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Ah, The Godfather II. I know what you’re thinking: EA plus movie franchise equals suckfest. No brainer, right? Not so fast — this isn’t as bad as you might think. The game takes a few liberties with the movie, throwing you into the mix as Dominic Corleone, underboss of Aldo Trapani (main character from The Godfather). The game starts you off in Cuba, where the mafia is trying to get its foot in the door when everything goes to hell. After you sit through a few cut scenes — ta da, you’re a don.
The Godfather II takes what its predecessor did and builds on it, adding features like recruiting your own family and a new feature called Don’s View. This time around, you can take over businesses from other families — or just bomb them. If you decide to take something over, you’ll have to defend it, which means hiring guards to watch over the place while you’re off doing your don thing.
On occasion, the other families will decide they’d prefer it if they owned one of your territories, and attempt to take it back, forcing you to defend it by either driving over there and performing one of the many fatalities on them personally or by sending one of your men to oversee the matter. This feature gives you a nice little break from the story from time to time, and if you hold a monopoly on something it provides you with a bonus. You can even choose to assassinate one of the other family’s members by killing him in a certain (sometimes elaborate) way. Once a family loses all its territory, it leaves their headquarters open to attack.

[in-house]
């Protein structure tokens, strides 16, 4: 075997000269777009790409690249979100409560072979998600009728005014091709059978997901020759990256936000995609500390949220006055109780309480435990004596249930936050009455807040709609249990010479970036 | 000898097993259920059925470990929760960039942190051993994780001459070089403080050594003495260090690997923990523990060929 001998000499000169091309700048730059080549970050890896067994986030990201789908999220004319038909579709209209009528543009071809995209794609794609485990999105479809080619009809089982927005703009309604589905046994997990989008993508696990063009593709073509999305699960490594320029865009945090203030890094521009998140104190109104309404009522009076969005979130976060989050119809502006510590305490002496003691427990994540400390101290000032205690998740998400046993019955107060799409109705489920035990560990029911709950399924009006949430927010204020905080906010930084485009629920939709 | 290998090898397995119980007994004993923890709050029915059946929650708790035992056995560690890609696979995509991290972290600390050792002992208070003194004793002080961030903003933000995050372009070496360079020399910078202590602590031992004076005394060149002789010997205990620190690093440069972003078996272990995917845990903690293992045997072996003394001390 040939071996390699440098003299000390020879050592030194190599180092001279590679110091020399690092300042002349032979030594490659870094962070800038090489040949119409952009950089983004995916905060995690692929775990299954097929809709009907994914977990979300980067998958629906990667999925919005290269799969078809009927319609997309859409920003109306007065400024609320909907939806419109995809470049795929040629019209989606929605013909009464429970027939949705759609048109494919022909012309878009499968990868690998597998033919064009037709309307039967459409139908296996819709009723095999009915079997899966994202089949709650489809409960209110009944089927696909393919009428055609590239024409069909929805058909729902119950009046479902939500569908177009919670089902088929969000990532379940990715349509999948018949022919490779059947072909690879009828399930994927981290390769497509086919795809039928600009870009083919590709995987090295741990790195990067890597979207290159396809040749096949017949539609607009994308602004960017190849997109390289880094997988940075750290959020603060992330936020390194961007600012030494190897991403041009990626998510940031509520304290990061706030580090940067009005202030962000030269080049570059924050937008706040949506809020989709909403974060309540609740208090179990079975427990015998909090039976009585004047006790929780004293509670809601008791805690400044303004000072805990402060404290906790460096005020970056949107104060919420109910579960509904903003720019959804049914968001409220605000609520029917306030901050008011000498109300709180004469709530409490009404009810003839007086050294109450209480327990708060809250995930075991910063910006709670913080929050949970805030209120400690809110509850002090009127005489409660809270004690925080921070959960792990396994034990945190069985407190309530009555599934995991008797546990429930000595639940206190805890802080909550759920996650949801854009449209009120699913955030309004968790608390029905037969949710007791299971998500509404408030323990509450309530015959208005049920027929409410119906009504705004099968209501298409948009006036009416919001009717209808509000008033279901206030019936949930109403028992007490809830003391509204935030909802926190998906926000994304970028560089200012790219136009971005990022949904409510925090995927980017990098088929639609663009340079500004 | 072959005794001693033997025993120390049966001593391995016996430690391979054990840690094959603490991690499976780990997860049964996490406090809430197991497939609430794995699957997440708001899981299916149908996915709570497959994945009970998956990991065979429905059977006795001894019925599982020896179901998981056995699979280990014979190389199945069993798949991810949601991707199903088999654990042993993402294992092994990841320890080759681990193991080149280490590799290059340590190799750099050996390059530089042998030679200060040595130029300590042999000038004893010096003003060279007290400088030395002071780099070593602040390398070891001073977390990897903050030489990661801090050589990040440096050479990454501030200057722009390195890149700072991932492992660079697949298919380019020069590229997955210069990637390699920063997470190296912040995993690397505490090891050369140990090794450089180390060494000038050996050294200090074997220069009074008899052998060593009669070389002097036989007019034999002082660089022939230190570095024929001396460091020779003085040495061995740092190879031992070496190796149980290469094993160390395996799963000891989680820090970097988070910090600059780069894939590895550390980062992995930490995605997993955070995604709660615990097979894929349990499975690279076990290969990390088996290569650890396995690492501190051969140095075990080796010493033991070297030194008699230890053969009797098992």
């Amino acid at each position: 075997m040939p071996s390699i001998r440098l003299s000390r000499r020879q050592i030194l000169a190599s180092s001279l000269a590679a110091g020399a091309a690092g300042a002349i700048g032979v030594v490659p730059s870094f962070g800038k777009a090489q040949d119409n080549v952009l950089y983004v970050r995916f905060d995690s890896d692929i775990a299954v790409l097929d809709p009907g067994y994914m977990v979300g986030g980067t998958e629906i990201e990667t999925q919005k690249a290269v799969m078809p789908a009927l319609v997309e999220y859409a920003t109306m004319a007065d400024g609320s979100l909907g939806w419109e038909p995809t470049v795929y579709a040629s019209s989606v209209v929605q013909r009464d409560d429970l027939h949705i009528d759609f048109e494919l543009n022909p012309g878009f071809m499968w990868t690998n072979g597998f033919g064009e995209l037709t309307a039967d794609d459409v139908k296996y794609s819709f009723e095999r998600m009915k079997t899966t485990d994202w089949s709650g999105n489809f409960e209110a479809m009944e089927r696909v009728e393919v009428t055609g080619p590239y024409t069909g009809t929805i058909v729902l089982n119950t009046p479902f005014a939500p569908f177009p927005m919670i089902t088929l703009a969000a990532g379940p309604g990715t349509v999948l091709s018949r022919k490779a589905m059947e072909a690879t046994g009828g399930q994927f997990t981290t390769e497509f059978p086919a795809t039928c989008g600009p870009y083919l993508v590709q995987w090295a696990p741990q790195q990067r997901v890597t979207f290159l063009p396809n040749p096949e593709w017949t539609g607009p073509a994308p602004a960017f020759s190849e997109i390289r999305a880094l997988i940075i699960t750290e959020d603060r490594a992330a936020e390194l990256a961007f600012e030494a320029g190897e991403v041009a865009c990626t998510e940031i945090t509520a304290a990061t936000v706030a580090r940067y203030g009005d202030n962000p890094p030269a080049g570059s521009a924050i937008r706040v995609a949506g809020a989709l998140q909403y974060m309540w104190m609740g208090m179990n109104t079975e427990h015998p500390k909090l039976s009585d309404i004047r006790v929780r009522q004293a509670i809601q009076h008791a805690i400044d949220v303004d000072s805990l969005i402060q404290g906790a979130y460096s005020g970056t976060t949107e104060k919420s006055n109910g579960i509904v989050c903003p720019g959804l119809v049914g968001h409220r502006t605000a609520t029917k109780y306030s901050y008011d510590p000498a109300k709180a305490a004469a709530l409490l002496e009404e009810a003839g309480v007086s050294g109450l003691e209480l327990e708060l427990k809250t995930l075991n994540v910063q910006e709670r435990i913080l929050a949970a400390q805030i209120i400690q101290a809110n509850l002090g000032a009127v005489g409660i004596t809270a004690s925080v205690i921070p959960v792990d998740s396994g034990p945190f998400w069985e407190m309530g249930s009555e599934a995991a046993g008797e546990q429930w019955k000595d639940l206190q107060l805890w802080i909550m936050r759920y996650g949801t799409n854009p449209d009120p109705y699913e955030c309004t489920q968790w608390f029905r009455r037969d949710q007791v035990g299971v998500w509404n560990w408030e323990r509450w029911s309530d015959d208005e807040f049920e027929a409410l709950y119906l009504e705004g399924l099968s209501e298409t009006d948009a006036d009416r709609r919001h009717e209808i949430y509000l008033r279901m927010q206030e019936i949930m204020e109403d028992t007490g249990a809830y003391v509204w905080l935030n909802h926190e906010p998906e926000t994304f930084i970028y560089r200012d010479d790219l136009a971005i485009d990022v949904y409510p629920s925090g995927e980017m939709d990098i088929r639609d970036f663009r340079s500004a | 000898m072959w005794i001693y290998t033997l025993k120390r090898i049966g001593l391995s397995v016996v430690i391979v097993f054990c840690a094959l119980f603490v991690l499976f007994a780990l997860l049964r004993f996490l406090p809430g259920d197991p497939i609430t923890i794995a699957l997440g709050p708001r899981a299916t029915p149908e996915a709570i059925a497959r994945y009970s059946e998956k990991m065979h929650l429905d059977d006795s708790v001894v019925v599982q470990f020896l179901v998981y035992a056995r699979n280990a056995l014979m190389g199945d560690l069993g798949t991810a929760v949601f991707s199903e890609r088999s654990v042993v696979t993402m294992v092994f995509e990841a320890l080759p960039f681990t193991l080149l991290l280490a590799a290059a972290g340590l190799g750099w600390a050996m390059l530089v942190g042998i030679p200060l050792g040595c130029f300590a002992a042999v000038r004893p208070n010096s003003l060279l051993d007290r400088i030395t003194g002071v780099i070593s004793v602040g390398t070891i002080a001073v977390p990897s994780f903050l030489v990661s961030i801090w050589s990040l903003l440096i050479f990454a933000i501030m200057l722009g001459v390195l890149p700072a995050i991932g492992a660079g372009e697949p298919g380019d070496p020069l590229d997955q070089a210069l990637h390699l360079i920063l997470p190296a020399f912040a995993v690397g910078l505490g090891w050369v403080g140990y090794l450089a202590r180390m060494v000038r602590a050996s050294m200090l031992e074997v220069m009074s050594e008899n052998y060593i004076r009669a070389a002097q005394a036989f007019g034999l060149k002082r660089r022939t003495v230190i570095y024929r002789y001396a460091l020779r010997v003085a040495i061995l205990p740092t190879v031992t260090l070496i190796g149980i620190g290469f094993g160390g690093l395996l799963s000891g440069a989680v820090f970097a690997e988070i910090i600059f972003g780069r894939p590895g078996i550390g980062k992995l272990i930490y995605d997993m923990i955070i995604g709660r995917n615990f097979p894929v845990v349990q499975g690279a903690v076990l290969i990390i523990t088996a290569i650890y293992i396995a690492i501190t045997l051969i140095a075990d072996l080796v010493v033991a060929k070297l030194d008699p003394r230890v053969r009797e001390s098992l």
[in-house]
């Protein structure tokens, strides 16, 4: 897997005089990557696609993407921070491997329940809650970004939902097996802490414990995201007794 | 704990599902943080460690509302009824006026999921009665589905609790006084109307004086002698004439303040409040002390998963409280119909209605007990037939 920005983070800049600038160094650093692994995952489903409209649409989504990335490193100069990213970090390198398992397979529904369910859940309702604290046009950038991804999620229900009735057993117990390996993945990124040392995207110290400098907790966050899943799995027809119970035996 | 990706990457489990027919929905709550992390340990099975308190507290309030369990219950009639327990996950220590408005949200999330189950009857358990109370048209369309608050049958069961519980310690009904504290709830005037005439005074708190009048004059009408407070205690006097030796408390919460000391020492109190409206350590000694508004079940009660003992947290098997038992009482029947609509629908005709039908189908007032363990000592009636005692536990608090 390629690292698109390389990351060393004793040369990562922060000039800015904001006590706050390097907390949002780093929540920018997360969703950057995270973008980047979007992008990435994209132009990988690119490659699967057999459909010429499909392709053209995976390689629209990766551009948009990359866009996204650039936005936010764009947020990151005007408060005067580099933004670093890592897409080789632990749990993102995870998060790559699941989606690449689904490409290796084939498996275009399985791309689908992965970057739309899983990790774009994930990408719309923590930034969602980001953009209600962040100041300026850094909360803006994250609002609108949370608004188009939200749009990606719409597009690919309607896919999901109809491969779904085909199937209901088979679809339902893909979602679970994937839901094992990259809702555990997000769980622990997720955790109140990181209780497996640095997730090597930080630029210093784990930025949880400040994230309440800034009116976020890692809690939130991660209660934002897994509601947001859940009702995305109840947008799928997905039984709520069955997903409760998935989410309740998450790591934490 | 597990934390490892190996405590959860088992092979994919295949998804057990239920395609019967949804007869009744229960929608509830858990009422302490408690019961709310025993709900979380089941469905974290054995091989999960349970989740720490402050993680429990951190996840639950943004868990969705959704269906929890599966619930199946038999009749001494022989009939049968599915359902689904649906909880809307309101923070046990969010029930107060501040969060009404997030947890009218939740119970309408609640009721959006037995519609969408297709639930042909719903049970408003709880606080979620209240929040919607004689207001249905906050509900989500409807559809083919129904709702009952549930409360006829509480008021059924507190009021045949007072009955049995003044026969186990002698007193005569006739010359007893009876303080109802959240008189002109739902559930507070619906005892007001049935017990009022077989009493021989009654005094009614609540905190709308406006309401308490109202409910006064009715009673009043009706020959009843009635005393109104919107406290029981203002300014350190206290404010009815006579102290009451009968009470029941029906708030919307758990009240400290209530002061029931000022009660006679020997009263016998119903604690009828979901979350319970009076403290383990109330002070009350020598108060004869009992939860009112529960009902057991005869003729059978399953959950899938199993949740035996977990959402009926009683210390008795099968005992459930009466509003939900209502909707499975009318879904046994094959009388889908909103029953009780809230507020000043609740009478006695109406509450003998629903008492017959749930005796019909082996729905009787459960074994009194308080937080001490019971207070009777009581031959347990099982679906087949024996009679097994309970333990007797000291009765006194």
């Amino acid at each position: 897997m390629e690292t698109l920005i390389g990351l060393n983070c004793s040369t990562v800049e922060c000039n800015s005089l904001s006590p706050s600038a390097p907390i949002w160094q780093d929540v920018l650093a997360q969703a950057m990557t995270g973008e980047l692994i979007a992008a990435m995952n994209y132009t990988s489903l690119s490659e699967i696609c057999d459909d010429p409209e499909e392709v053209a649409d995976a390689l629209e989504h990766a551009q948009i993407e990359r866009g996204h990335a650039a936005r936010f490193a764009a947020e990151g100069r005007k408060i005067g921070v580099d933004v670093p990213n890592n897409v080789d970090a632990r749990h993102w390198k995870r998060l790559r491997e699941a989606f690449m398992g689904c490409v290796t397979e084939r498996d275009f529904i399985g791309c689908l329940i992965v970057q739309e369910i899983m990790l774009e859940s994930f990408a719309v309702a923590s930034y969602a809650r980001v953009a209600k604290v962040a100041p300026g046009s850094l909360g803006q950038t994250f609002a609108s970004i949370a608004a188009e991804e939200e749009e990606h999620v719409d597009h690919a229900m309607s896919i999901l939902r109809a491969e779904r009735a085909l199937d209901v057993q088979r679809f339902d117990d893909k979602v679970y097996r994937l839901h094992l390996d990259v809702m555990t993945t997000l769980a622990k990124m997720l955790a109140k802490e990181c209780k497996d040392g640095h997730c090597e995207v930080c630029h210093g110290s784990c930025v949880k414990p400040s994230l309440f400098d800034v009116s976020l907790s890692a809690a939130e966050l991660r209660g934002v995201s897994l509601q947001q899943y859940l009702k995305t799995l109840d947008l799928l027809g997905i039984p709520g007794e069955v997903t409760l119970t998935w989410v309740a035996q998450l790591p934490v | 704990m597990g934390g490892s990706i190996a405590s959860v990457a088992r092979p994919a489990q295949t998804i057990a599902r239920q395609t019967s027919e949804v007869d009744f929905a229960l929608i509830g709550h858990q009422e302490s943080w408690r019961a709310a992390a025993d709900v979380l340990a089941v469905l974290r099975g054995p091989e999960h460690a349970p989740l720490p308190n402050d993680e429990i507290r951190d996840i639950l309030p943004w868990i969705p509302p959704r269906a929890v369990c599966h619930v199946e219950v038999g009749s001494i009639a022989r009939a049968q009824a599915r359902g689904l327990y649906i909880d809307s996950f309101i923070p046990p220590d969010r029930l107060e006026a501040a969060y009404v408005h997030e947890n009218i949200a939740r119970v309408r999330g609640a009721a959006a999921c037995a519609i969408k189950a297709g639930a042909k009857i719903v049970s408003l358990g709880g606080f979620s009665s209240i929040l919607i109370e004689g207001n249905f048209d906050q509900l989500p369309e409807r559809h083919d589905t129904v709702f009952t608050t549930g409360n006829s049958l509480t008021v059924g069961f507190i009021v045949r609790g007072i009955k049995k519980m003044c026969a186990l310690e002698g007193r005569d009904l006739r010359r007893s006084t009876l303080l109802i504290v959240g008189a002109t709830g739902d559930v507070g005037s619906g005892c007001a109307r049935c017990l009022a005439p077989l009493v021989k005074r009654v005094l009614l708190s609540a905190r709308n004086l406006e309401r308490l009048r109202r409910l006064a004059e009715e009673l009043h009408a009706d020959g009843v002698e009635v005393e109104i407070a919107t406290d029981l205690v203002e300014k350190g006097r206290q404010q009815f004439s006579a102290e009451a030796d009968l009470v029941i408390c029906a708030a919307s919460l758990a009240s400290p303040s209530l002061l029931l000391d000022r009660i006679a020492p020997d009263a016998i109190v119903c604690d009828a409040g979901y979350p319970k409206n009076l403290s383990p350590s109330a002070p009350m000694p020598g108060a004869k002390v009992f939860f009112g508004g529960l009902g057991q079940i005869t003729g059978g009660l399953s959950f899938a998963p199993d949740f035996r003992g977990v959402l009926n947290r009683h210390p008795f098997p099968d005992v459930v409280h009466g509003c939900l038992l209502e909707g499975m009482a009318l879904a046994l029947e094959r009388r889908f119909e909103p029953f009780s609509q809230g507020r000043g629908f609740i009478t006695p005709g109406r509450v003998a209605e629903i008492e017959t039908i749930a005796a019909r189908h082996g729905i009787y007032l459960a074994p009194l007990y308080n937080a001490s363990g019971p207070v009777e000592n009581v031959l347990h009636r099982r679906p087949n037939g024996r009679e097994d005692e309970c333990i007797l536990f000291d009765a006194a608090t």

The graphics haven’t improved all that much, and look kind of garbage the farther away you are. As you get closer the graphics sharpen and show much more detail. The overall city environment does little to help draw you into the game as the buildings, streets and overall look of the look of the game is almost generically simple. The music, sound effects and banter from your men are all pretty decent, though. The game also has a very solid online mode, which gives the added bonus of strengthening your men.
You certainly get a sense that some people truly loved working on this game — and certain people felt they had better things to do. Sometimes the small things in the game can really make a big impact; for instance, when you skid out during a police chase and hit a fire hydrant, it would be really cool if it didn’t just roll over, turn grey and vanish, leaving no evidence that it ever existed. The Godfather II also suffers from its fair share of bad glitches. One that stands out the most: cars you’re driving disappear, sending your men magically back to your compound. That glitch is just fantastic when you’re surrounded by policemen with shotguns.
Overall, this is a reasonably entertaining game despite its glitches, and its solid online mode allows for some good replayability. If you have 60 dollars to spend and you love the Godfather franchise this won’t let you down. If you’re not a Godfather fan, you might like Saint’s Row 2 or GTA IV more.